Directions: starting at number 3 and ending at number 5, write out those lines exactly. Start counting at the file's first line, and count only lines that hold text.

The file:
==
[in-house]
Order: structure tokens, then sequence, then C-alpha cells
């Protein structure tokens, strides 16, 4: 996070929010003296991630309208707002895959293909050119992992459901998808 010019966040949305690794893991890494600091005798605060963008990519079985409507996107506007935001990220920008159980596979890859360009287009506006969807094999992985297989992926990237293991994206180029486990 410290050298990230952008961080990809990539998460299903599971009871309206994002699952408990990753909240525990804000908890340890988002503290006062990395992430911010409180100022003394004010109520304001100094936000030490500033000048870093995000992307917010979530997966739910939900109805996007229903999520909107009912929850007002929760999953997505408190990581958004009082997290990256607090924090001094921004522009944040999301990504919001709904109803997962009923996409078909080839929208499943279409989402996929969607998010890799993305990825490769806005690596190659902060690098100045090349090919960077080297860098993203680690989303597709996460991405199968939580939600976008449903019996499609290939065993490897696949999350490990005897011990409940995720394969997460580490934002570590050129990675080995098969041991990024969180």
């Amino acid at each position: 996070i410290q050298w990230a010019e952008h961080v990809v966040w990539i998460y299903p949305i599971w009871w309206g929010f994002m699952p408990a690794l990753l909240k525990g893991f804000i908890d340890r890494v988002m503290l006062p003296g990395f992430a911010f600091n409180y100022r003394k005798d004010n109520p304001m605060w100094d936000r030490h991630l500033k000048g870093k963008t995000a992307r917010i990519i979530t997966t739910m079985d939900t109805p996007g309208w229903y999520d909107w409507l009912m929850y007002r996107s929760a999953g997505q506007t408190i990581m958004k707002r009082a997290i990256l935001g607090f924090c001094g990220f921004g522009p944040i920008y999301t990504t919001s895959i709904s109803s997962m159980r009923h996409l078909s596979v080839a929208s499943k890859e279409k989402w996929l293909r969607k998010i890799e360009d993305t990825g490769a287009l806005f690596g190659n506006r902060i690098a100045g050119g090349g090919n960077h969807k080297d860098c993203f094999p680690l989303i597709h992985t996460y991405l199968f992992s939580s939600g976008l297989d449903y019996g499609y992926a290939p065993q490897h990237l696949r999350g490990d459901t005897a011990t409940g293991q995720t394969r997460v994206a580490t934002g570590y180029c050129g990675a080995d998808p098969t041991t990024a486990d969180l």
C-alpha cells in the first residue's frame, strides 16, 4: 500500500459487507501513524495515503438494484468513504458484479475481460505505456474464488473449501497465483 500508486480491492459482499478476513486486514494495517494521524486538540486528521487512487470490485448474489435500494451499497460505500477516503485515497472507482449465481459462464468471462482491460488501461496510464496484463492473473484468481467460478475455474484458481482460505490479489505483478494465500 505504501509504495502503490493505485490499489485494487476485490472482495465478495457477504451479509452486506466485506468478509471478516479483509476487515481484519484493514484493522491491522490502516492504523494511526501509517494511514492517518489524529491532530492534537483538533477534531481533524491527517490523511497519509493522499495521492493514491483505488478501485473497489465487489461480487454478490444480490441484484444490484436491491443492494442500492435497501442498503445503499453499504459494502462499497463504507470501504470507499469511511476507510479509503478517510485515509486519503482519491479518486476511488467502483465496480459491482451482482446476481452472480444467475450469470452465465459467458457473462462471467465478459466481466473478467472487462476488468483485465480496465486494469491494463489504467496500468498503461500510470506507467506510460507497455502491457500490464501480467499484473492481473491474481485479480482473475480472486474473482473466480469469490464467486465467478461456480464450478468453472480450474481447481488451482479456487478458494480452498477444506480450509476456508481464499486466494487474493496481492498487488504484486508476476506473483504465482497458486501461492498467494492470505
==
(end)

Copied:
């Protein structure tokens, strides 16, 4: 996070929010003296991630309208707002895959293909050119992992459901998808 010019966040949305690794893991890494600091005798605060963008990519079985409507996107506007935001990220920008159980596979890859360009287009506006969807094999992985297989992926990237293991994206180029486990 410290050298990230952008961080990809990539998460299903599971009871309206994002699952408990990753909240525990804000908890340890988002503290006062990395992430911010409180100022003394004010109520304001100094936000030490500033000048870093995000992307917010979530997966739910939900109805996007229903999520909107009912929850007002929760999953997505408190990581958004009082997290990256607090924090001094921004522009944040999301990504919001709904109803997962009923996409078909080839929208499943279409989402996929969607998010890799993305990825490769806005690596190659902060690098100045090349090919960077080297860098993203680690989303597709996460991405199968939580939600976008449903019996499609290939065993490897696949999350490990005897011990409940995720394969997460580490934002570590050129990675080995098969041991990024969180």
């Amino acid at each position: 996070i410290q050298w990230a010019e952008h961080v990809v966040w990539i998460y299903p949305i599971w009871w309206g929010f994002m699952p408990a690794l990753l909240k525990g893991f804000i908890d340890r890494v988002m503290l006062p003296g990395f992430a911010f600091n409180y100022r003394k005798d004010n109520p304001m605060w100094d936000r030490h991630l500033k000048g870093k963008t995000a992307r917010i990519i979530t997966t739910m079985d939900t109805p996007g309208w229903y999520d909107w409507l009912m929850y007002r996107s929760a999953g997505q506007t408190i990581m958004k707002r009082a997290i990256l935001g607090f924090c001094g990220f921004g522009p944040i920008y999301t990504t919001s895959i709904s109803s997962m159980r009923h996409l078909s596979v080839a929208s499943k890859e279409k989402w996929l293909r969607k998010i890799e360009d993305t990825g490769a287009l806005f690596g190659n506006r902060i690098a100045g050119g090349g090919n960077h969807k080297d860098c993203f094999p680690l989303i597709h992985t996460y991405l199968f992992s939580s939600g976008l297989d449903y019996g499609y992926a290939p065993q490897h990237l696949r999350g490990d459901t005897a011990t409940g293991q995720t394969r997460v994206a580490t934002g570590y180029c050129g990675a080995d998808p098969t041991t990024a486990d969180l």
C-alpha cells in the first residue's frame, strides 16, 4: 500500500459487507501513524495515503438494484468513504458484479475481460505505456474464488473449501497465483 500508486480491492459482499478476513486486514494495517494521524486538540486528521487512487470490485448474489435500494451499497460505500477516503485515497472507482449465481459462464468471462482491460488501461496510464496484463492473473484468481467460478475455474484458481482460505490479489505483478494465500 505504501509504495502503490493505485490499489485494487476485490472482495465478495457477504451479509452486506466485506468478509471478516479483509476487515481484519484493514484493522491491522490502516492504523494511526501509517494511514492517518489524529491532530492534537483538533477534531481533524491527517490523511497519509493522499495521492493514491483505488478501485473497489465487489461480487454478490444480490441484484444490484436491491443492494442500492435497501442498503445503499453499504459494502462499497463504507470501504470507499469511511476507510479509503478517510485515509486519503482519491479518486476511488467502483465496480459491482451482482446476481452472480444467475450469470452465465459467458457473462462471467465478459466481466473478467472487462476488468483485465480496465486494469491494463489504467496500468498503461500510470506507467506510460507497455502491457500490464501480467499484473492481473491474481485479480482473475480472486474473482473466480469469490464467486465467478461456480464450478468453472480450474481447481488451482479456487478458494480452498477444506480450509476456508481464499486466494487474493496481492498487488504484486508476476506473483504465482497458486501461492498467494492470505